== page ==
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Health Officials Say Rising COVID Cases Tax Health Care Systems

State Health Officer Dr. Thomas Dobbs, top right, State Epidemiologist Dr. Paul Byers, bottom left, and Senior Deputy and Director of Health Protection Jim Craig, bottom right, met Wednesday during the Mississippi State Department of Health’s online press conference.

Mississippi’s State Health Officer Dr. Thomas Dobbs says he feels like an air traffic controller who is watching two planes crash together each day and can’t do anything to avoid it.

“Just to be honest, it’s exhausting. We’re all kind of emotionally spent,” Dobbs said during a press conference via Zoom Tuesday. “It’s distressing to see what’s going on and know that these deaths are preventable.”

Mississippi reported its highest number of single-day cases Tuesday, with about 3,500 and another 3,100 cases today.

State Epidemiologist Dr. Paul Byers said Mississippi is seeing an increase in the number of deaths, particularly those in their 40s and 50s since many of those 65 and up have been vaccinated.

Dobbs said 97% of all new cases are among those who are unvaccinated. He said 11% of those patients who are hospitalized with COVID-19 have been vaccinated and 17% of the deaths were in vaccinated patients with a medium age of 78 with underlying health conditions.

“We have just now surpassed what we’ve seen in the worst of the winter for hospitalizations,” Dobbs said. “Daily (hospital) admissions continue to climb at a staggering rate.”

He said vaccination numbers are up, however.

“We’ve more than tripled our vaccination rate compared to a month ago,” he said. “But we have a long way to go.”

The University of Mississippi Medical Center is opening a mobile 50-bed unit in the hospital’s parking garage that will be manned by health care workers provided by the federal government.

Health officials said that increases among students and teachers are likely over the next few weeks with schools around Mississippi opening their doors – and most without mask mandates.

Also on Tuesday, Gov. Tate Reeves released a long statement on his social media pages touting the efforts of the state’s emergency management team members.

“We are not panicking,” he wrote. “As we do with every emergency (tornado, hurricane, flooding, ice storm and this pandemic), we are calmly making decisions based on the best available data to manage the situation and mitigate its impact on our people.”

While he acknowledged there was a strain on health care systems around the state, he said the challenge is not the number of available beds, but rather the lack of health care professionals to staff the beds.

“Unfortunately, I’ve been advised hospitals throughout Mississippi have lost nearly 2,000 nurses over the last year,” he said. “Some hospitals lost staff because they laid off employees that never came back. Some staff left due to administrative decisions (such as mandating vaccines). But the reason for the shortage can be debated in the future … the task at hand is to help backfill these vacancies to protect the integrity of our health care system.”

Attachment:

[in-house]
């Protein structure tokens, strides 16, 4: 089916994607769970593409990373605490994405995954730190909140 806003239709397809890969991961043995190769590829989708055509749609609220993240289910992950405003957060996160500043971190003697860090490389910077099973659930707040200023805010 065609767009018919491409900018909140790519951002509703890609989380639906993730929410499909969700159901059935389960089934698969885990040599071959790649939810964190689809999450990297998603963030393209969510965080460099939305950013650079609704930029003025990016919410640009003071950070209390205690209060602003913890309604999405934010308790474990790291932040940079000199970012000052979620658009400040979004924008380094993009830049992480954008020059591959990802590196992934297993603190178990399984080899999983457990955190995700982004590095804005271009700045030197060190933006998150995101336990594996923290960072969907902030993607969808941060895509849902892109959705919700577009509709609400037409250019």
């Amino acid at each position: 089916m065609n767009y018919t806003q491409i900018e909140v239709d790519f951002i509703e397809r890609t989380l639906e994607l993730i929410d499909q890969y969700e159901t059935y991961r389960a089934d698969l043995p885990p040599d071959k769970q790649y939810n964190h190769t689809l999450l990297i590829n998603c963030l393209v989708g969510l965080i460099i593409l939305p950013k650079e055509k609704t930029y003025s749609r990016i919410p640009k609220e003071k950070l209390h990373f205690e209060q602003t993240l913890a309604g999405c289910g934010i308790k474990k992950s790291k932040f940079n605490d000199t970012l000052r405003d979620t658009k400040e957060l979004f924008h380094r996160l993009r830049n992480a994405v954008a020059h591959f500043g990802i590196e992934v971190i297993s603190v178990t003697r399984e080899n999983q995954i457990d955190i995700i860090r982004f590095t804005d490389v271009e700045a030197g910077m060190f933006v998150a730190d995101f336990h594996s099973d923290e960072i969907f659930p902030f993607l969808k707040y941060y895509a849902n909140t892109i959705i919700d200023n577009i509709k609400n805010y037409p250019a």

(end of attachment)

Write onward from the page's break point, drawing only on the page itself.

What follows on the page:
Reeves listed recent decisions made by the state to help the health care system.

1. Mississippi State Department of Health delayed through regulation any elective surgeries from Aug. 1-15.

2. MSDH implemented the System of Care plan the team developed to transport patients to ensure all beds in the state were in use handling the patients they could handle.

3. Added ICU capacity and beds in the System of Care at both the VA facility in Jackson and the VA facility on the Coast.

4. The re-opening of the 50-bed MED-1 facility in the parking garage at the University of Mississippi Medical Center. This facility should be operational and functional no later than Friday of this week.

5. It has been determined by the MSDH that 920 additional health care professionals are needed in the intermediate term in Mississippi.

6. Mississippi Emergency Management Agency has made an EMAC request to other states, as is required by the Federal Emergency Management Agency, for the additional personnel. If this request cannot be filled by other states, the request will be forwarded to FEMA for federal assistance.

7. MEMA has also begun the process of contracting with private entities for additional personnel to be added to existing personnel at hospitals throughout Mississippi as well as at any new facilities that may have to open.

8. MSDH and MEMA have requested an additional 10 teams to open new sites — in addition to the 41 sites already in the state — to administer monoclonal antibodies treatment, which has proven to significantly reduce hospitalizations for patients with COVID.

9. Over 60,000 vaccinations were administered last week alone, and access to the vaccine remains available to every eligible person in the state.

10. The team is considering opening an additional 50-bed facility — possibly Med-2 and possibly a private entity — in the Jackson market. MSDH is in contract discussions with a potential 50-bed facility in the Hattiesburg market.

11. MSDH is discussing options on the State of Emergency and will make a final decision within the next 48 hours on whether or not it needs to be extended.

Reeves did not encourage residents to get vaccinated in his lengthy statement but did end his statement by telling everyone to “be smart, remain calm and ignore all the irrational folks. Do what’s best for you and your family.”

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